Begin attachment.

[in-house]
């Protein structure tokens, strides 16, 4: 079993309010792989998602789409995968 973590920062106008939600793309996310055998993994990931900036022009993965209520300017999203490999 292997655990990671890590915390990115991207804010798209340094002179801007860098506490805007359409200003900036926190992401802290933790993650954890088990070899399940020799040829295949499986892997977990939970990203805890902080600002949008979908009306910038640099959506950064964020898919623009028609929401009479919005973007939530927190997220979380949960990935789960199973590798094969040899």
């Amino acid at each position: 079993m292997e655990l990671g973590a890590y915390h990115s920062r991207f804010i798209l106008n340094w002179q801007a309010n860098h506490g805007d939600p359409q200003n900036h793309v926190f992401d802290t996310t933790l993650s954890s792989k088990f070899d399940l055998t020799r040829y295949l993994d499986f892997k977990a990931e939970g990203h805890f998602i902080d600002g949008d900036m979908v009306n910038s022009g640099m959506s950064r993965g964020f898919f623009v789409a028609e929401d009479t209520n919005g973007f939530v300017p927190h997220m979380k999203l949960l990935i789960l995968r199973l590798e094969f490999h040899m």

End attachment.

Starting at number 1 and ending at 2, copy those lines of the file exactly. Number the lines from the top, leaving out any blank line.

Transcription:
[in-house]
């Protein structure tokens, strides 16, 4: 079993309010792989998602789409995968 973590920062106008939600793309996310055998993994990931900036022009993965209520300017999203490999 292997655990990671890590915390990115991207804010798209340094002179801007860098506490805007359409200003900036926190992401802290933790993650954890088990070899399940020799040829295949499986892997977990939970990203805890902080600002949008979908009306910038640099959506950064964020898919623009028609929401009479919005973007939530927190997220979380949960990935789960199973590798094969040899």